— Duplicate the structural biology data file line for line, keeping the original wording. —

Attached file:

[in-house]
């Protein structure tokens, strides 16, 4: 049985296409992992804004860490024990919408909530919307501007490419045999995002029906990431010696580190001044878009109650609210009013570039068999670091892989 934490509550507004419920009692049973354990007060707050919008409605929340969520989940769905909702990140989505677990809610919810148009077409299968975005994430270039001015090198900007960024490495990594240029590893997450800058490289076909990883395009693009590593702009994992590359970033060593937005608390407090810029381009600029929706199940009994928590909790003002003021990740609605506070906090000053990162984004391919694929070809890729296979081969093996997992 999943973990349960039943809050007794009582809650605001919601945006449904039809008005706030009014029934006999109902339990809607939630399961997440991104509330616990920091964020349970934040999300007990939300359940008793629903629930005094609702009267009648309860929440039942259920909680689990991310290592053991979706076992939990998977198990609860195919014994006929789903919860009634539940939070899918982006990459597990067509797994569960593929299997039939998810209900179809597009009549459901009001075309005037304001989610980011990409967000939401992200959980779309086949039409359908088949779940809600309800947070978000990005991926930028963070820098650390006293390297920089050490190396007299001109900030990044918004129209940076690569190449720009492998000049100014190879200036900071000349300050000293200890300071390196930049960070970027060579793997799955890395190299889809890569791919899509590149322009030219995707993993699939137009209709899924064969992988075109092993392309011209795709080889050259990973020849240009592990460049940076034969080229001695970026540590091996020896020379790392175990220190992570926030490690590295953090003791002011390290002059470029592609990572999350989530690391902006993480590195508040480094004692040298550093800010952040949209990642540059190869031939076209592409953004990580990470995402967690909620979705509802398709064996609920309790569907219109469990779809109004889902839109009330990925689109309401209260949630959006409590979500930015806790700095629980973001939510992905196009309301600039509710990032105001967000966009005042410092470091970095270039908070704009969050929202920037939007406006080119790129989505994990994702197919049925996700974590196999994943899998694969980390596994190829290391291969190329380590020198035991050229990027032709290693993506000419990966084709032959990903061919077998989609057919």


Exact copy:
[in-house]
């Protein structure tokens, strides 16, 4: 049985296409992992804004860490024990919408909530919307501007490419045999995002029906990431010696580190001044878009109650609210009013570039068999670091892989 934490509550507004419920009692049973354990007060707050919008409605929340969520989940769905909702990140989505677990809610919810148009077409299968975005994430270039001015090198900007960024490495990594240029590893997450800058490289076909990883395009693009590593702009994992590359970033060593937005608390407090810029381009600029929706199940009994928590909790003002003021990740609605506070906090000053990162984004391919694929070809890729296979081969093996997992 999943973990349960039943809050007794009582809650605001919601945006449904039809008005706030009014029934006999109902339990809607939630399961997440991104509330616990920091964020349970934040999300007990939300359940008793629903629930005094609702009267009648309860929440039942259920909680689990991310290592053991979706076992939990998977198990609860195919014994006929789903919860009634539940939070899918982006990459597990067509797994569960593929299997039939998810209900179809597009009549459901009001075309005037304001989610980011990409967000939401992200959980779309086949039409359908088949779940809600309800947070978000990005991926930028963070820098650390006293390297920089050490190396007299001109900030990044918004129209940076690569190449720009492998000049100014190879200036900071000349300050000293200890300071390196930049960070970027060579793997799955890395190299889809890569791919899509590149322009030219995707993993699939137009209709899924064969992988075109092993392309011209795709080889050259990973020849240009592990460049940076034969080229001695970026540590091996020896020379790392175990220190992570926030490690590295953090003791002011390290002059470029592609990572999350989530690391902006993480590195508040480094004692040298550093800010952040949209990642540059190869031939076209592409953004990580990470995402967690909620979705509802398709064996609920309790569907219109469990779809109004889902839109009330990925689109309401209260949630959006409590979500930015806790700095629980973001939510992905196009309301600039509710990032105001967000966009005042410092470091970095270039908070704009969050929202920037939007406006080119790129989505994990994702197919049925996700974590196999994943899998694969980390596994190829290391291969190329380590020198035991050229990027032709290693993506000419990966084709032959990903061919077998989609057919």